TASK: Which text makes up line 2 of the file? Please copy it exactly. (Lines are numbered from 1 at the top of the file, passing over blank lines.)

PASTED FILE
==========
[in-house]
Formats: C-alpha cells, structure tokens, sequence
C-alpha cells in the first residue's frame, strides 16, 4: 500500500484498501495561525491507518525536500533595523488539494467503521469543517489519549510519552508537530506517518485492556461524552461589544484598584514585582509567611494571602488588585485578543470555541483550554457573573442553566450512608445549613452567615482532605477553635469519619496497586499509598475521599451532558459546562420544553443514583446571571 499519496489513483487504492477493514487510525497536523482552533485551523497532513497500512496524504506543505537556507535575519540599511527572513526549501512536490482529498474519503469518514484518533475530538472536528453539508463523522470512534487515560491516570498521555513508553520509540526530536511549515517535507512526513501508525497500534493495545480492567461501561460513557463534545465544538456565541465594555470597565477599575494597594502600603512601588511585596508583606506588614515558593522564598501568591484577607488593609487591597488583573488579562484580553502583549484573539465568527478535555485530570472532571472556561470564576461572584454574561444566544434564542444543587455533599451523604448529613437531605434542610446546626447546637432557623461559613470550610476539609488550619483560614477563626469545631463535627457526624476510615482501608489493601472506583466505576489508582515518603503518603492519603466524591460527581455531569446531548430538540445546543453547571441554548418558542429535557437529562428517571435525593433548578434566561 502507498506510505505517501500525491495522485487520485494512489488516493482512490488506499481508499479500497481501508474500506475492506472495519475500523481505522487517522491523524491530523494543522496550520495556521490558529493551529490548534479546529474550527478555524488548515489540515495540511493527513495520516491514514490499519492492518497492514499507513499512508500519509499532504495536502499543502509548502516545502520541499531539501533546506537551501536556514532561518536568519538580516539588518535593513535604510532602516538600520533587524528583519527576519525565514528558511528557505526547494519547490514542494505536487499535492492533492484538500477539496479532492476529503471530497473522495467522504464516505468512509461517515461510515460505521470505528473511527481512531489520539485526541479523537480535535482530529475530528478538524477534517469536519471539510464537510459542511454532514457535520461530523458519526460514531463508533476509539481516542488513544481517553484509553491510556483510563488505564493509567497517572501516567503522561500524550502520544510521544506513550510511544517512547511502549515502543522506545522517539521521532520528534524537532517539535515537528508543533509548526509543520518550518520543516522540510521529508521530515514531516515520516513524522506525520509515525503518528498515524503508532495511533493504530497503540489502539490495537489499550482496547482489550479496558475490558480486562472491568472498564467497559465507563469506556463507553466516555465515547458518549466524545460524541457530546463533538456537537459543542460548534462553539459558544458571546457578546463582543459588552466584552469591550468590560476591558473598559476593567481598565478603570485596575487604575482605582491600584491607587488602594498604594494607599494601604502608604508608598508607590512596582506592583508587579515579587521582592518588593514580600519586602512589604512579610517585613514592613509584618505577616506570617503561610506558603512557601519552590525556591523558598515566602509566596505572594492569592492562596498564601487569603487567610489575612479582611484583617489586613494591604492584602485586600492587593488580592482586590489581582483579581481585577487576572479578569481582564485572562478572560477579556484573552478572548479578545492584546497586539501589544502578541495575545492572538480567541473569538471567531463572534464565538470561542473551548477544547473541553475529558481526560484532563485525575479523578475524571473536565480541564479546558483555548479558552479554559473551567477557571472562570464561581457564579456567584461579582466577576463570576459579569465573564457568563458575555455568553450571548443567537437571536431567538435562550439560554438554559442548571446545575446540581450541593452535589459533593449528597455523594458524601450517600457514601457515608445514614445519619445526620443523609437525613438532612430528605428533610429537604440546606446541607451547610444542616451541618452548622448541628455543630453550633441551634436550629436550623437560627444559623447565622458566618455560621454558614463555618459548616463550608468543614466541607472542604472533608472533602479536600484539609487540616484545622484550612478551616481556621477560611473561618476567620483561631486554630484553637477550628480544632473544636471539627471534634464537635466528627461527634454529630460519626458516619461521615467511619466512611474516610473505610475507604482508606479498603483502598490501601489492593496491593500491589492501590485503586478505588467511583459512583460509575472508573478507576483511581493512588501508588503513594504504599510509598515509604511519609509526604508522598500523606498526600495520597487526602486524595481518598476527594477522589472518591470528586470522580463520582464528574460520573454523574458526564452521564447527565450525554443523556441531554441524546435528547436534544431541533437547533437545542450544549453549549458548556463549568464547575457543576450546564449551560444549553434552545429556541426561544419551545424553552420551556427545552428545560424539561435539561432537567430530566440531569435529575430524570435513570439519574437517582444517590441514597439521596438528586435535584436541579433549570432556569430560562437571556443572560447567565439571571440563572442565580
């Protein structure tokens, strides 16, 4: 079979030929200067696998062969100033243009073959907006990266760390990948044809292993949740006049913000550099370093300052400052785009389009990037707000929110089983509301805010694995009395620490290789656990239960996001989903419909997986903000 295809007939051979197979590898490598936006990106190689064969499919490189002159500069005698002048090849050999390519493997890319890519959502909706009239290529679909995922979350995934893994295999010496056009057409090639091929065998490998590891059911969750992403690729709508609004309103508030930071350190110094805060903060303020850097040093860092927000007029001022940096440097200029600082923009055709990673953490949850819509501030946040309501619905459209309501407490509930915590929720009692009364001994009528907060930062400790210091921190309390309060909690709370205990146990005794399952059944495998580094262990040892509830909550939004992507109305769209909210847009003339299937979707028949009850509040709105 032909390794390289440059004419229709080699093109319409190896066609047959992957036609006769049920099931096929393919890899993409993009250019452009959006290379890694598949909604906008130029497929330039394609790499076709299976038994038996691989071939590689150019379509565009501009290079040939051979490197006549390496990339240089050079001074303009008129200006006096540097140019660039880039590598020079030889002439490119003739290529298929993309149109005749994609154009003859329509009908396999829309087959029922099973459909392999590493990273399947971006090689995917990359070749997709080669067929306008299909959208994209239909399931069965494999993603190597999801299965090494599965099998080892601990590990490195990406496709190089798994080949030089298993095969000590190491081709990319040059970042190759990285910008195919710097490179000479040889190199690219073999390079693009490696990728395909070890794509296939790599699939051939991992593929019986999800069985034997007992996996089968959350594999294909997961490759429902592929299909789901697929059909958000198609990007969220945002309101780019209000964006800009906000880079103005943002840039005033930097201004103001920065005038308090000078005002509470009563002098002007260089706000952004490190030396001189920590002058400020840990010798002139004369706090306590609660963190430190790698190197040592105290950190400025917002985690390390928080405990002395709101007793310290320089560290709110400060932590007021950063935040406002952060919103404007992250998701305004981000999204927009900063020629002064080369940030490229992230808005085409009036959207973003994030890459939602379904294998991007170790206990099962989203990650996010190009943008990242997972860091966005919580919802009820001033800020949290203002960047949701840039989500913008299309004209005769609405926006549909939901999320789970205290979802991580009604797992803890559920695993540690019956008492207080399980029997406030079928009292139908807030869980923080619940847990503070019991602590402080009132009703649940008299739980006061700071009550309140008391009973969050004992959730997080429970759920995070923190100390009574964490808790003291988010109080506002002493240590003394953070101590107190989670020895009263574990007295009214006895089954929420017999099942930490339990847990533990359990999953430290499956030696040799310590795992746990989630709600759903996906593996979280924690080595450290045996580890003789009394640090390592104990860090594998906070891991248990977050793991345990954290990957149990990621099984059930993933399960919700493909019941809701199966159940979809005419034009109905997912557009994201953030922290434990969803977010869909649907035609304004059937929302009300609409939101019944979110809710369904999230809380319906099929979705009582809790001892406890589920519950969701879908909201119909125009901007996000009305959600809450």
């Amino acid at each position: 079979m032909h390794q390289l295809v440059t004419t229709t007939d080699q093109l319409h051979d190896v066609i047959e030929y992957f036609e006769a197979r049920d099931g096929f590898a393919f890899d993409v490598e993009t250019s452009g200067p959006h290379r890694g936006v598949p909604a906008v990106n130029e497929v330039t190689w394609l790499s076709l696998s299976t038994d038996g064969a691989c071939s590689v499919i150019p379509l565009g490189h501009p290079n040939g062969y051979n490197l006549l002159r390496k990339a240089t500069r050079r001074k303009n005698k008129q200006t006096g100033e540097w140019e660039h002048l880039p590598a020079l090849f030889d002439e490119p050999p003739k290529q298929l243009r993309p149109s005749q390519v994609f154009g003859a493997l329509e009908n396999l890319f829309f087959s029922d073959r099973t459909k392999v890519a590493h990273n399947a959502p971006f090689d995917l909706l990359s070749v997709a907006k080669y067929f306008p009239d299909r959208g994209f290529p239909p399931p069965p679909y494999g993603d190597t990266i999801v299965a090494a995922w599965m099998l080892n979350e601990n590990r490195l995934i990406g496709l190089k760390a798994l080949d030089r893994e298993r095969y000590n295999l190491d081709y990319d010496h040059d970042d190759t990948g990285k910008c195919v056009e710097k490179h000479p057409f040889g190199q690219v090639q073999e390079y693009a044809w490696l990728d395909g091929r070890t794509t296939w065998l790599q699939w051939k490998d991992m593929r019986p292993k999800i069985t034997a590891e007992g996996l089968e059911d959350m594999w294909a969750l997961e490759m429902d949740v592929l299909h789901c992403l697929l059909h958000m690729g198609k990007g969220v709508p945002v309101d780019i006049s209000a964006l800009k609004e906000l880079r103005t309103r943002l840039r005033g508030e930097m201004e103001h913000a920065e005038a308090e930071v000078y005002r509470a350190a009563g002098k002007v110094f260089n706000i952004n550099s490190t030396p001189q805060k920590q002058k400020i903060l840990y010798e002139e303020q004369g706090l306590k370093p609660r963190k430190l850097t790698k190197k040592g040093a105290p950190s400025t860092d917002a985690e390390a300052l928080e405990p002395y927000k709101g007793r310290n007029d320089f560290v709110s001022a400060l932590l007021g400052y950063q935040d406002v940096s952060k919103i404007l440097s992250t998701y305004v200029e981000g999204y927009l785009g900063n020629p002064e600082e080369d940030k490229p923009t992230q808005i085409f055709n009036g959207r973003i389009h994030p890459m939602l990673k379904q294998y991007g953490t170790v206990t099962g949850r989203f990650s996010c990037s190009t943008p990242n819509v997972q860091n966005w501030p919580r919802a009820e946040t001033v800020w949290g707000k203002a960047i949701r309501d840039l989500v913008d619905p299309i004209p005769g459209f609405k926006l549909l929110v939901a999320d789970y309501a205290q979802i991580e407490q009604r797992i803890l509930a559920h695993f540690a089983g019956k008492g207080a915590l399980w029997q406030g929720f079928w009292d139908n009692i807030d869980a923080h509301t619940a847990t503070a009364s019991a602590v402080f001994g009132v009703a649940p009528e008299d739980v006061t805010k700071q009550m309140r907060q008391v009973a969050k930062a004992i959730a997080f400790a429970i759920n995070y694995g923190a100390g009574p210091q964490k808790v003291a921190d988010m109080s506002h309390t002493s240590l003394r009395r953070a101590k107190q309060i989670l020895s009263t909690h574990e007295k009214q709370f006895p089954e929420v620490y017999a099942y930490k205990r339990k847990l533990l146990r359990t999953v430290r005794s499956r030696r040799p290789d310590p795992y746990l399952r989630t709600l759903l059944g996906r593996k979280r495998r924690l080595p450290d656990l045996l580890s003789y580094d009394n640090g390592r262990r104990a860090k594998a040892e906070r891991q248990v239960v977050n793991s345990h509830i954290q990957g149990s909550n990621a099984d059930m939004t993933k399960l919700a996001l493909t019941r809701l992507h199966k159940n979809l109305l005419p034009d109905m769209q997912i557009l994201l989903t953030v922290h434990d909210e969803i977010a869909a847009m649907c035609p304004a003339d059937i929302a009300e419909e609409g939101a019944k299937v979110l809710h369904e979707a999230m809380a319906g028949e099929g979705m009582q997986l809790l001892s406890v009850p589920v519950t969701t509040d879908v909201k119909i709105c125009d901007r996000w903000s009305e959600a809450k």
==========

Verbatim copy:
Formats: C-alpha cells, structure tokens, sequence